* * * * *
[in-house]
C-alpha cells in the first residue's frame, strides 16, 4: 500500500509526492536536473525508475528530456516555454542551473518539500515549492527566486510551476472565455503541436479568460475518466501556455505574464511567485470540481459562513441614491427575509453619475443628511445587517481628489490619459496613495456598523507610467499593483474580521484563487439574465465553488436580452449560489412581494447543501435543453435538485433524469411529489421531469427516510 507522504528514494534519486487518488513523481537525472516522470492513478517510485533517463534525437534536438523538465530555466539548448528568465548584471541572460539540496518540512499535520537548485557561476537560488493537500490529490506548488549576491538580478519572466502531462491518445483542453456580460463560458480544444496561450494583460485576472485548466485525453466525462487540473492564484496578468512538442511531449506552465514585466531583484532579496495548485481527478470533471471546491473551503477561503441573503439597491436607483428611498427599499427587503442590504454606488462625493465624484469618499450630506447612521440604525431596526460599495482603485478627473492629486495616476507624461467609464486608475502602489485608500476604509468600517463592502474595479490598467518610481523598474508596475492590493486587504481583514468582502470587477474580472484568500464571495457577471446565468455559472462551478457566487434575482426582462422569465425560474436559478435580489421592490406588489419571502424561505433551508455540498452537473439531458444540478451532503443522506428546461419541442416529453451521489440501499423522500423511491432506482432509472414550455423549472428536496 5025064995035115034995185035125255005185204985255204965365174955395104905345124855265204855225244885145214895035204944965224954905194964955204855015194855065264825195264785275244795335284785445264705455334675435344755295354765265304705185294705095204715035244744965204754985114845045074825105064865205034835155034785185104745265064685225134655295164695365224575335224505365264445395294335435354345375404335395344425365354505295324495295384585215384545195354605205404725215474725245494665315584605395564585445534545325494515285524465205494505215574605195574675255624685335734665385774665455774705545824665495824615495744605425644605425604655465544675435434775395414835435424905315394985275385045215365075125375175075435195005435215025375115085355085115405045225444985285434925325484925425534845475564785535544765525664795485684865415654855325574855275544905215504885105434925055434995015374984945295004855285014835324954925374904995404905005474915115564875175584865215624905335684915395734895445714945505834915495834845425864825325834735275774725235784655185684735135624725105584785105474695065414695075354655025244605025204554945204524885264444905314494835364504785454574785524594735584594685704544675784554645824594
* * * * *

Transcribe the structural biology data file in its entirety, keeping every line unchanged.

[in-house]
C-alpha cells in the first residue's frame, strides 16, 4: 500500500509526492536536473525508475528530456516555454542551473518539500515549492527566486510551476472565455503541436479568460475518466501556455505574464511567485470540481459562513441614491427575509453619475443628511445587517481628489490619459496613495456598523507610467499593483474580521484563487439574465465553488436580452449560489412581494447543501435543453435538485433524469411529489421531469427516510 507522504528514494534519486487518488513523481537525472516522470492513478517510485533517463534525437534536438523538465530555466539548448528568465548584471541572460539540496518540512499535520537548485557561476537560488493537500490529490506548488549576491538580478519572466502531462491518445483542453456580460463560458480544444496561450494583460485576472485548466485525453466525462487540473492564484496578468512538442511531449506552465514585466531583484532579496495548485481527478470533471471546491473551503477561503441573503439597491436607483428611498427599499427587503442590504454606488462625493465624484469618499450630506447612521440604525431596526460599495482603485478627473492629486495616476507624461467609464486608475502602489485608500476604509468600517463592502474595479490598467518610481523598474508596475492590493486587504481583514468582502470587477474580472484568500464571495457577471446565468455559472462551478457566487434575482426582462422569465425560474436559478435580489421592490406588489419571502424561505433551508455540498452537473439531458444540478451532503443522506428546461419541442416529453451521489440501499423522500423511491432506482432509472414550455423549472428536496 5025064995035115034995185035125255005185204985255204965365174955395104905345124855265204855225244885145214895035204944965224954905194964955204855015194855065264825195264785275244795335284785445264705455334675435344755295354765265304705185294705095204715035244744965204754985114845045074825105064865205034835155034785185104745265064685225134655295164695365224575335224505365264445395294335435354345375404335395344425365354505295324495295384585215384545195354605205404725215474725245494665315584605395564585445534545325494515285524465205494505215574605195574675255624685335734665385774665455774705545824665495824615495744605425644605425604655465544675435434775395414835435424905315394985275385045215365075125375175075435195005435215025375115085355085115405045225444985285434925325484925425534845475564785535544765525664795485684865415654855325574855275544905215504885105434925055434995015374984945295004855285014835324954925374904995404905005474915115564875175584865215624905335684915395734895445714945505834915495834845425864825325834735275774725235784655185684735135624725105584785105474695065414695075354655025244605025204554945204524885264444905314494835364504785454574785524594735584594685704544675784554645824594